Monday, September 10, 2012

In The Trenches

This story originally appeared in Playground, an online literary journal that no longer exists.
                              In the Trenches
            I know he's gone even before I roll over and feel the empty space beside me. It has been a year since we have slept the way we did when we were first married, our bodies all curled up next to and around each other so that sometimes I would wake up in the middle of the night unable to identify my own hands and feet. There's something about the chill of a half-empty bed that you can sense down to your bones.
            A year ago Jason stopped sleeping and began digging trenches.
They're not very big; nothing like the ones you see in movies that can hide a whole battalion along with a colony of rats. These are only a couple of feet deep and he always gets tired and gives up before they get too far across. I used to worry when I woke up in the night and saw him out there with his shovel, but he told me things were fine. This was just his way of letting off steam. I accepted this answer less because I believed him, and more because I wanted to. After a while you can get used to anything.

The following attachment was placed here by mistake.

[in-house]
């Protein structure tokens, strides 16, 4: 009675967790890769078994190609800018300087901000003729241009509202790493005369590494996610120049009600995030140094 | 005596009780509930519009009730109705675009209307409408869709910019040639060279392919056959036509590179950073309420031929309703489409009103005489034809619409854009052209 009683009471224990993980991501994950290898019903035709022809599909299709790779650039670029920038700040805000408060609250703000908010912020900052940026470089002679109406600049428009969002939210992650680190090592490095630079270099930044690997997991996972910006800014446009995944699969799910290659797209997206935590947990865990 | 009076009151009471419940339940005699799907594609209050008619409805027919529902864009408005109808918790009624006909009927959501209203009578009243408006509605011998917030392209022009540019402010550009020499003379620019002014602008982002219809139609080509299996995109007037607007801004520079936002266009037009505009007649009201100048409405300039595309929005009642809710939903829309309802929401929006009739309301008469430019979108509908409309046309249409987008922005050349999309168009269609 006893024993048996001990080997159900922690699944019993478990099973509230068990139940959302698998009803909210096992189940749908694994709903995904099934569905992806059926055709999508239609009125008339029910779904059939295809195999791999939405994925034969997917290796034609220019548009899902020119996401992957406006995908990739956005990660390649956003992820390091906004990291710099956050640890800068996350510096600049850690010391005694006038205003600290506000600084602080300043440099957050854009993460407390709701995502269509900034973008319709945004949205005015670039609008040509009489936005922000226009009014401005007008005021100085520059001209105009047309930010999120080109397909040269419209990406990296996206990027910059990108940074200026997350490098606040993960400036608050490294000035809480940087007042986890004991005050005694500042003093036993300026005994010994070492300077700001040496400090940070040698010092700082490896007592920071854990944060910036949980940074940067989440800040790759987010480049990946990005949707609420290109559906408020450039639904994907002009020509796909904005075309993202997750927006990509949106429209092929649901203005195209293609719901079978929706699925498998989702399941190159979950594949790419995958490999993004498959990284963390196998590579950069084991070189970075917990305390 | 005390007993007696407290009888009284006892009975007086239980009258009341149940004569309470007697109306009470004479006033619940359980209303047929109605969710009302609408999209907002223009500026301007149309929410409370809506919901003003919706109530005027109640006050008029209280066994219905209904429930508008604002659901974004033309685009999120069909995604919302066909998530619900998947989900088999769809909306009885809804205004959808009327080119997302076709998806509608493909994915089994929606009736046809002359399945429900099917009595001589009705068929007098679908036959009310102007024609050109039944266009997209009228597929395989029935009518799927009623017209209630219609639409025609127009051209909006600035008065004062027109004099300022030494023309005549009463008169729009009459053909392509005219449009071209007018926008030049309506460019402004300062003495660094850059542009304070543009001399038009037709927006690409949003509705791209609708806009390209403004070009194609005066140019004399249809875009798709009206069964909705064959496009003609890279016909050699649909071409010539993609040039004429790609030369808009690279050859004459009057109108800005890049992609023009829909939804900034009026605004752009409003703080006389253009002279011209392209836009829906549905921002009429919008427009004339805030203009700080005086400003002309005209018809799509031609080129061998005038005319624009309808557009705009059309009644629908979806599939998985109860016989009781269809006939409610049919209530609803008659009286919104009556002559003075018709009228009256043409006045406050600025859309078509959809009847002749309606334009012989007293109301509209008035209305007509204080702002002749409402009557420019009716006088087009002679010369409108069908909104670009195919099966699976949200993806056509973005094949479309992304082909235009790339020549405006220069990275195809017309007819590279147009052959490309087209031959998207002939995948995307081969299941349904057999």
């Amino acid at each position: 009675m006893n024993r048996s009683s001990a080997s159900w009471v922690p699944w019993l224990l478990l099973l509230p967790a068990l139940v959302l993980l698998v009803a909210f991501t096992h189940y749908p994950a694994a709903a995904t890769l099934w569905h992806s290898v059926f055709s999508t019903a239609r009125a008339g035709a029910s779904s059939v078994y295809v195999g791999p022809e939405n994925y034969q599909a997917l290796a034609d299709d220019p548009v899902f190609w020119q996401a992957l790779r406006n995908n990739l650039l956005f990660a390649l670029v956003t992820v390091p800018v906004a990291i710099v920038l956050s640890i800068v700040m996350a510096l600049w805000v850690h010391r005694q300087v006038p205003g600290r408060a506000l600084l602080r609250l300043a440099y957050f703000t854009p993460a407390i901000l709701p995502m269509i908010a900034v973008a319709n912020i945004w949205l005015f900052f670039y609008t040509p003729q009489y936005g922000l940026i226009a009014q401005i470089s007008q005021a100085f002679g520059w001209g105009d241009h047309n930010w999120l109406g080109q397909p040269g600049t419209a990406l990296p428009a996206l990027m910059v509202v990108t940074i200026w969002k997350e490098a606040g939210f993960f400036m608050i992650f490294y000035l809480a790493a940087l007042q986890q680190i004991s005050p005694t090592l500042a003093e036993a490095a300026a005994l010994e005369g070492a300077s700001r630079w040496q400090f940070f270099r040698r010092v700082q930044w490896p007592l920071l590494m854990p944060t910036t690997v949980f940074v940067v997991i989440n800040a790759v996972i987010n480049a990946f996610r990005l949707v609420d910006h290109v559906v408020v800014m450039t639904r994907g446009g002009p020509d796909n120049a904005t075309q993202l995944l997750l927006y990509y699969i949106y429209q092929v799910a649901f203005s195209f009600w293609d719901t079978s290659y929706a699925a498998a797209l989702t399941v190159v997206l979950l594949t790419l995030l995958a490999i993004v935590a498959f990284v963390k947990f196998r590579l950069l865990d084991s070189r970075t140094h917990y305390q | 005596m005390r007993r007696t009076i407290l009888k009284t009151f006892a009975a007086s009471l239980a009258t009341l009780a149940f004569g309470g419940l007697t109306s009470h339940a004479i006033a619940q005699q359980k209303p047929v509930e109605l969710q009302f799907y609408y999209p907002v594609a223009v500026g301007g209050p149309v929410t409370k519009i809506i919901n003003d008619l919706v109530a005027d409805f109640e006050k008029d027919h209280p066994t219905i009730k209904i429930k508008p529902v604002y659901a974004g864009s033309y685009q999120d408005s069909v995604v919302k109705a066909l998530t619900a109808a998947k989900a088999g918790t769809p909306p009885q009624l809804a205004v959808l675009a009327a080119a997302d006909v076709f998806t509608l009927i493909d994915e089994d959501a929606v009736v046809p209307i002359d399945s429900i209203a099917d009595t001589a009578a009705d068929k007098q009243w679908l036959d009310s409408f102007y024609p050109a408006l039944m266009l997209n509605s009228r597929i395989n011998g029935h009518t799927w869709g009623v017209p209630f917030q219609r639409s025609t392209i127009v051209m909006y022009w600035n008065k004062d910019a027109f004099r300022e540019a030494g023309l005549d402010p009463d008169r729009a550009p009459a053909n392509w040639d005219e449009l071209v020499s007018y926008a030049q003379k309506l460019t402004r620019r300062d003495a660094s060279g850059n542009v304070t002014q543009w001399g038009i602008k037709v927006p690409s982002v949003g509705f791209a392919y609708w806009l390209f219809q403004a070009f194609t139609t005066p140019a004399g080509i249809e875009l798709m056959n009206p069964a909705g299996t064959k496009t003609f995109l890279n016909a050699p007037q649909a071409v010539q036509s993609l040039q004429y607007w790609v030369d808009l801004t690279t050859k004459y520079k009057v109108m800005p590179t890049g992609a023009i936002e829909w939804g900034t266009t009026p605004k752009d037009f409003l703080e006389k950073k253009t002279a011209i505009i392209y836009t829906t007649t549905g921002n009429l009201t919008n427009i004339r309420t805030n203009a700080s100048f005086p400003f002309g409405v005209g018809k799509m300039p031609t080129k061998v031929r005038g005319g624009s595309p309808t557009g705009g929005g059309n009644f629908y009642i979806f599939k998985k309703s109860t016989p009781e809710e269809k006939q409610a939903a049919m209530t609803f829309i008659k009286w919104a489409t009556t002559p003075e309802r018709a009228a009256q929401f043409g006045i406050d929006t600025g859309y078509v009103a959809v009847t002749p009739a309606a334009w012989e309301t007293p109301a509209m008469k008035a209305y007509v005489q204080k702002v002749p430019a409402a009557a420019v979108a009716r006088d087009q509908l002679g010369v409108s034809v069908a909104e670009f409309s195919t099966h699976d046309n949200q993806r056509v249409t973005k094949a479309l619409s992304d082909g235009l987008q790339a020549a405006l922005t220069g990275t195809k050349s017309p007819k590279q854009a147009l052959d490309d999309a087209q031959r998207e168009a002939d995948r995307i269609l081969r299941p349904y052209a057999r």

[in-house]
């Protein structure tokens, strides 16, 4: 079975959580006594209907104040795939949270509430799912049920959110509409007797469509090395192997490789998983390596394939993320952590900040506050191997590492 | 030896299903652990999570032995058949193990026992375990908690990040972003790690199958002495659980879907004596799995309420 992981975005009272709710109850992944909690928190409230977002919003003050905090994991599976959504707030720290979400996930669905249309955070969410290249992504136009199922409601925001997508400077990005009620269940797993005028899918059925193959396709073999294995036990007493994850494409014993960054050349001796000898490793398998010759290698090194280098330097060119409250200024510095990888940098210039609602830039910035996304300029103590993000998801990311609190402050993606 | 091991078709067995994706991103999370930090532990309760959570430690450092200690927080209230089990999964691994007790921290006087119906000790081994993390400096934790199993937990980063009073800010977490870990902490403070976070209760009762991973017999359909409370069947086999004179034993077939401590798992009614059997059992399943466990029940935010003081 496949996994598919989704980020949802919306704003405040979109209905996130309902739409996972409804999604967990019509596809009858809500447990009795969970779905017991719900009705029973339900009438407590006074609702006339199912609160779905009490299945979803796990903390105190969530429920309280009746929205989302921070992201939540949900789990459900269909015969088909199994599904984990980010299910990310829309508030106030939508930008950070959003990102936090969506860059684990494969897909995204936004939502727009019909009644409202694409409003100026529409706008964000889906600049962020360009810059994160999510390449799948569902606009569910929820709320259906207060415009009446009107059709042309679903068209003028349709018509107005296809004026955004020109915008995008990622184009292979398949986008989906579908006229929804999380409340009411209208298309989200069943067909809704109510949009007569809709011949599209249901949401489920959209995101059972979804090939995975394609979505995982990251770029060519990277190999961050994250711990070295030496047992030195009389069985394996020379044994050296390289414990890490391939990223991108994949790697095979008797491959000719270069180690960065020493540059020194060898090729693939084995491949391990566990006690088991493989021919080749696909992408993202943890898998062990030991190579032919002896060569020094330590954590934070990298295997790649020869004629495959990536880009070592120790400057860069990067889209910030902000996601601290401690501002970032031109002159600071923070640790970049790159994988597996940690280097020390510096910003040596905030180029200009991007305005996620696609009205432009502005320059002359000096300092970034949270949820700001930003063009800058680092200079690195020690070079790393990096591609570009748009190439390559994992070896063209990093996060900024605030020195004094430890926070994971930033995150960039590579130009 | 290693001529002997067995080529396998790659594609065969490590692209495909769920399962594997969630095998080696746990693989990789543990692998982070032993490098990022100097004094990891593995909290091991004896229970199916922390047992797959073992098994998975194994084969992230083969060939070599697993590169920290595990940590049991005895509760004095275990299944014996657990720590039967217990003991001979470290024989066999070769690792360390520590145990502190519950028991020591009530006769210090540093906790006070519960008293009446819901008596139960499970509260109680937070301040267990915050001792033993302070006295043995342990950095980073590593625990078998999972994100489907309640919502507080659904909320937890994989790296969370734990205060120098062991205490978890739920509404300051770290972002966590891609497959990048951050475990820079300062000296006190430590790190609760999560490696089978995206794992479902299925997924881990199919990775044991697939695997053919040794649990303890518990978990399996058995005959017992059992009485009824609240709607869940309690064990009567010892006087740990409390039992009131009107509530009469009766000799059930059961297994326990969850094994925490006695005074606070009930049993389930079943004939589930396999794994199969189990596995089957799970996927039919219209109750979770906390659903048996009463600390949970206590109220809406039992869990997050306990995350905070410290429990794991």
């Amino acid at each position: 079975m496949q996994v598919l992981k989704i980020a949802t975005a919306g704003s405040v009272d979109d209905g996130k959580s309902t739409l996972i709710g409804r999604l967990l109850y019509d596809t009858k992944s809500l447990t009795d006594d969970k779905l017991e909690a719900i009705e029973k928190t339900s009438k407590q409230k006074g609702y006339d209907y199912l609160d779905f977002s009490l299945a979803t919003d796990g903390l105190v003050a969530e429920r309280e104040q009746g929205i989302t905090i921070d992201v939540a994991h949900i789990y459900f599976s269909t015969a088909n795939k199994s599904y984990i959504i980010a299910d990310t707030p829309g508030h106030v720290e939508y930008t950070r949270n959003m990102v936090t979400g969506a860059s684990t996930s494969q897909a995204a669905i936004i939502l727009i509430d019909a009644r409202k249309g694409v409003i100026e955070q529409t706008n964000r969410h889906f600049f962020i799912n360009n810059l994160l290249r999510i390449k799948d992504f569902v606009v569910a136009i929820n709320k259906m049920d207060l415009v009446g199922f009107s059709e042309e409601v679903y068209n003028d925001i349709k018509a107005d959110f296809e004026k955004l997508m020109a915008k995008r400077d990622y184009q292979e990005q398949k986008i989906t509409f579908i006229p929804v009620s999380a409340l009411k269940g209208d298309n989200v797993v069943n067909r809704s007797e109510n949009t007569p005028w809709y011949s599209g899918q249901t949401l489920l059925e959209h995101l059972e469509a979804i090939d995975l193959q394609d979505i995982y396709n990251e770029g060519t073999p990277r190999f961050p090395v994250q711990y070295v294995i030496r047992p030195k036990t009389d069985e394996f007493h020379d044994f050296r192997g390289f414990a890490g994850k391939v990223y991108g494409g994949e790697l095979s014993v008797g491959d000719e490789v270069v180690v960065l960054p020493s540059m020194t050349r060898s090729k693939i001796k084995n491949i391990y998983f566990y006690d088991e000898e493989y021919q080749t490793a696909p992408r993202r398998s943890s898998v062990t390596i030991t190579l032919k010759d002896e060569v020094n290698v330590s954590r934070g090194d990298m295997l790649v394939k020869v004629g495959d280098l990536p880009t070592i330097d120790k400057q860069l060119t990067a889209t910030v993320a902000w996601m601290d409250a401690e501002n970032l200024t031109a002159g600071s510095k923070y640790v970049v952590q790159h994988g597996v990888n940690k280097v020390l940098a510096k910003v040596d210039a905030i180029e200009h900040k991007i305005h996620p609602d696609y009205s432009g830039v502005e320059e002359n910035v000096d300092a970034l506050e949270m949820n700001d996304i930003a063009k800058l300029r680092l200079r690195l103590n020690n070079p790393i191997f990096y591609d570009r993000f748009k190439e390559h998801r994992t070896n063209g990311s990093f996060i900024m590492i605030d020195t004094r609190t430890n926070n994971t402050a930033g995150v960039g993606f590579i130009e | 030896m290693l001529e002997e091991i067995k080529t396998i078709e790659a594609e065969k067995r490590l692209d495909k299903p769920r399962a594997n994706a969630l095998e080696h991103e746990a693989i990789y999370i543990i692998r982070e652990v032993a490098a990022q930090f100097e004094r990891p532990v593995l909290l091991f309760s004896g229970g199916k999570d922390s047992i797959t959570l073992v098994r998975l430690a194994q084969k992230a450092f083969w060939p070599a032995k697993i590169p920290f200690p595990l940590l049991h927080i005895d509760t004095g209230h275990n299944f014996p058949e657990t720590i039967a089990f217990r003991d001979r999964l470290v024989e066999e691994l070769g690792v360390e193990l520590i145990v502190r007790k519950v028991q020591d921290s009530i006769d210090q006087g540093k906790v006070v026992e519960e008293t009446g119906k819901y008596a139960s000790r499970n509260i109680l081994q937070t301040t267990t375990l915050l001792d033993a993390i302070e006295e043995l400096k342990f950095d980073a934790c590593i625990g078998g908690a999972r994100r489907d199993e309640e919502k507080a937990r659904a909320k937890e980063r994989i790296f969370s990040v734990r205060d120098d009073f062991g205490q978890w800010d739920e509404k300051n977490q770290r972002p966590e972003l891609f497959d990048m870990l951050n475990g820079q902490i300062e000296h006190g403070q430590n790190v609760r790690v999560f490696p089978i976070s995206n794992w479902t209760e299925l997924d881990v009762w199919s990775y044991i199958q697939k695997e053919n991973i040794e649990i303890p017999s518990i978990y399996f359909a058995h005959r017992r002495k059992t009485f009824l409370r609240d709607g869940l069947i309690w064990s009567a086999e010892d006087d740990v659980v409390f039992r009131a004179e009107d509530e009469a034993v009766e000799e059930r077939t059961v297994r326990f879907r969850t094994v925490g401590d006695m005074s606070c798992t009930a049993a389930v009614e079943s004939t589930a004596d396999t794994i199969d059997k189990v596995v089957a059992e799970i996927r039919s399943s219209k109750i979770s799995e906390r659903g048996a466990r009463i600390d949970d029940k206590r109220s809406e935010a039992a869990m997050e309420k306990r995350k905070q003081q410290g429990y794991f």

Jason and I have been married ten years. When you have made vows to stay together until one of you is dead it does not sound like that long. When you realize that is the time it has been since someone has wanted to know the name of your childhood pet, or explored the Braille of your body without already knowing everything it says, it can feel like a lifetime. It's not that I stopped loving Jason, or that he did anything wrong. After that much time together though it's hard not to eventually feel like you want something else.
I hadn't planned for it to happen. I guess most people don’t. It was summer, and I had been invited to a party hosted by one of my friends who Jason didn't like. I went alone, and spent most of the night talking to a boy I had never met. I call him a boy because he was in his twenties, and more than ten years younger than me. He had to put his hand on my knee before I could tell that he was flirting. It did not seem conceivable that he could be attracted to me.
I do not know why I gave him my number. It was probably because he asked. Over the month that we saw each other his most alluring quality was his ability to pretend that I was not married.
He lived on the first floor of a three-story apartment building, and when I came over I had to knock on his bedroom window so that he could come out and open the front door. The first time I went over the whole process felt like a parody of an affair. I did not have much time before I had to be home, and I thought we would immediately jump on each other. Instead he handed me a High Life and asked how my day was. It was strangely domestic, which was something I had assumed I was trying to escape. Now I don't know what I was after.